Review of “A Plague of Santas” by Emily Dorffer

This is not really a story, as there is no plot. It is a portrait, a satire of the frenzy surrounding Christmas time. And it is cute.

“It starts innocently enough in November,” the reader is told. “A shortage of cookies and milk at the grocery store, a faint jingling at night, the lingering scent of peppermint.”

The imagery is evocative, poking fun, and sparing some pity for harried parents who exchange tips and discuss strategy “over mugs of eggnog.” There is advice for wise children and wise families.

There is also mention of the often unwise practice of buying puppies and kittens for the holidays, which then sometimes end up abandoned.


When I began reading this, I thought, Oh. Christmas—yeah, it’s a wonderful life, yeah, yeah, yeah. But it does achieve some nice satiric moments. Having worked retail for more than twenty-five years, I have come to dislike Christmas. Almost everything I detest about Christmas is portrayed here—without anger.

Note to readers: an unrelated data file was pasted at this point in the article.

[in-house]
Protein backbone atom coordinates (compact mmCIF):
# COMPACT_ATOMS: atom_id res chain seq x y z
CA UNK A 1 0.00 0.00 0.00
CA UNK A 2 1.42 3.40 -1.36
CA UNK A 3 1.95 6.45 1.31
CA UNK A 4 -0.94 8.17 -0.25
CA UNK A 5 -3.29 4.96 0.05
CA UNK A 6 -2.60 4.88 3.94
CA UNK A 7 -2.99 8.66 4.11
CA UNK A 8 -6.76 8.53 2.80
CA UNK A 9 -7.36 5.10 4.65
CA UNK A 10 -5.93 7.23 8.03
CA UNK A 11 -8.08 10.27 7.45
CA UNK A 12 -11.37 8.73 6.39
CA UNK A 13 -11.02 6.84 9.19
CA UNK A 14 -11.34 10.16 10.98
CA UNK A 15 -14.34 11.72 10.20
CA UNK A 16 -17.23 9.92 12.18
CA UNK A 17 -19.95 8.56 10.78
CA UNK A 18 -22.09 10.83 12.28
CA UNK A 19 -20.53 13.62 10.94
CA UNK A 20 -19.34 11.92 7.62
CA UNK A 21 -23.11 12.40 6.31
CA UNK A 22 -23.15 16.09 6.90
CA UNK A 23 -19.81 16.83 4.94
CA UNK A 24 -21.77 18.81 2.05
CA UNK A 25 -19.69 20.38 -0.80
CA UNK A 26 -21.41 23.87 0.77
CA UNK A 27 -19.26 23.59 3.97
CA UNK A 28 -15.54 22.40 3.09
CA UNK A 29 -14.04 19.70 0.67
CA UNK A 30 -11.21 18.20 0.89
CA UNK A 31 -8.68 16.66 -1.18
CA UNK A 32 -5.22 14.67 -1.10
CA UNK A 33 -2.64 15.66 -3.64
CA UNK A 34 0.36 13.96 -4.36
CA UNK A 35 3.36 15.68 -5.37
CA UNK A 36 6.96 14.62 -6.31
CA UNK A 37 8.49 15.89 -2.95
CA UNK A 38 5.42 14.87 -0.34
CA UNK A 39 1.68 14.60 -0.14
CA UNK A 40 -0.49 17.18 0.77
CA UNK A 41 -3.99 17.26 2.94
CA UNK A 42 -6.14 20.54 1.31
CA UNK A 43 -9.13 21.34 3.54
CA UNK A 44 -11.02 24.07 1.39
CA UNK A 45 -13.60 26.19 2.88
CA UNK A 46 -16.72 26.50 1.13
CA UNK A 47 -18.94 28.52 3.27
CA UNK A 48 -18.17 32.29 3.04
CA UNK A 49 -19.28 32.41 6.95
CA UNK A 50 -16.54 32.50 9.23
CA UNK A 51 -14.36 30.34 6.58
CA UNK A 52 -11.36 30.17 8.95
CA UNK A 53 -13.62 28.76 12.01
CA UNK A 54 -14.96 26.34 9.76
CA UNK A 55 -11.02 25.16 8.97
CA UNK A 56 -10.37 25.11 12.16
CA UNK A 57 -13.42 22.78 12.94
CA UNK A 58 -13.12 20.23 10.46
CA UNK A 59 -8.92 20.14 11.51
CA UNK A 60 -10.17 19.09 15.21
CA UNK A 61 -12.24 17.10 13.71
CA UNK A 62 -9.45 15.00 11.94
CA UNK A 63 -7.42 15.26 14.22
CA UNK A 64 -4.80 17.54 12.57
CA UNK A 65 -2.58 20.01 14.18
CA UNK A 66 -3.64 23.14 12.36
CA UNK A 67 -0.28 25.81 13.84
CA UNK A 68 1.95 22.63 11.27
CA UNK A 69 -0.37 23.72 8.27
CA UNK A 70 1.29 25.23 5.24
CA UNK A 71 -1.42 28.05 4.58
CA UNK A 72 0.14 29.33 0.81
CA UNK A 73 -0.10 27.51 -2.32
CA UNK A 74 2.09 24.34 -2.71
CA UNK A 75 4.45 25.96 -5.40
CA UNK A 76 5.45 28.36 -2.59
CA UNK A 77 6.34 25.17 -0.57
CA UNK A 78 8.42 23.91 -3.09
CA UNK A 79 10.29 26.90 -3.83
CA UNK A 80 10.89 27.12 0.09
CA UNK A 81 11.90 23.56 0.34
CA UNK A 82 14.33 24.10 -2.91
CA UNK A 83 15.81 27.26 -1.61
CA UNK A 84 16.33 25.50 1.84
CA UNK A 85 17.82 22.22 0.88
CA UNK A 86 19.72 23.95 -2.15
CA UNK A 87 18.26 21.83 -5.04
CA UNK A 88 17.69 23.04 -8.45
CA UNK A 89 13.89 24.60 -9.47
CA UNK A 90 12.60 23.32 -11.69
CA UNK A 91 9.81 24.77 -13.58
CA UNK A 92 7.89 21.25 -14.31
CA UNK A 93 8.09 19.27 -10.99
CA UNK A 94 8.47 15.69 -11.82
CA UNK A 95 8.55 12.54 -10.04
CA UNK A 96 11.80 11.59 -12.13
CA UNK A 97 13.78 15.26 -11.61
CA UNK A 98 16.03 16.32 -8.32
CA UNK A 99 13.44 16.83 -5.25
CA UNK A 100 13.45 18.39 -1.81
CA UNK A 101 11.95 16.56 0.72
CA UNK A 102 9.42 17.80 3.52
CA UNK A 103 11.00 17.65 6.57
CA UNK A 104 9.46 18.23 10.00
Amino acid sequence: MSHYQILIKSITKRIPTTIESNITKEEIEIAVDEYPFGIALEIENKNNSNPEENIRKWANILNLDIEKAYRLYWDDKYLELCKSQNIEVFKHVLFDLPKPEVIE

Is all the turmoil around Christmas worth the effort, for those who celebrate it? It’s a question only each person can answer.


According to the author’s blurb, author Emily Dorffer is a technical writer who has cerebral palsy. She loves Christmas.

The story can be read here.

Title: “A Plague of Santas”
Author: Emily Dorffer
First published: Daily Science Fiction, December 23, 2019

Published by 9siduri

I have written book and movie reviews for the late and lamented sites Epinions and Examiner. I have book of reviews of speculative fiction from before 1900, and short works in publications such Mobius, Protea Poetry Journal, and, most recently, Wisconsin Review and Drunken Pen Writing. I'm busily working away on a book of reviews pulp science fiction stories from the 1930s-1960s. It's a lot of fun. I am the author of the short story "Always Coming Home," a chapbook of poetry titled "Sotto Voce," and a collection of reviews of pre-1900 speculative fiction, "By Firelight."

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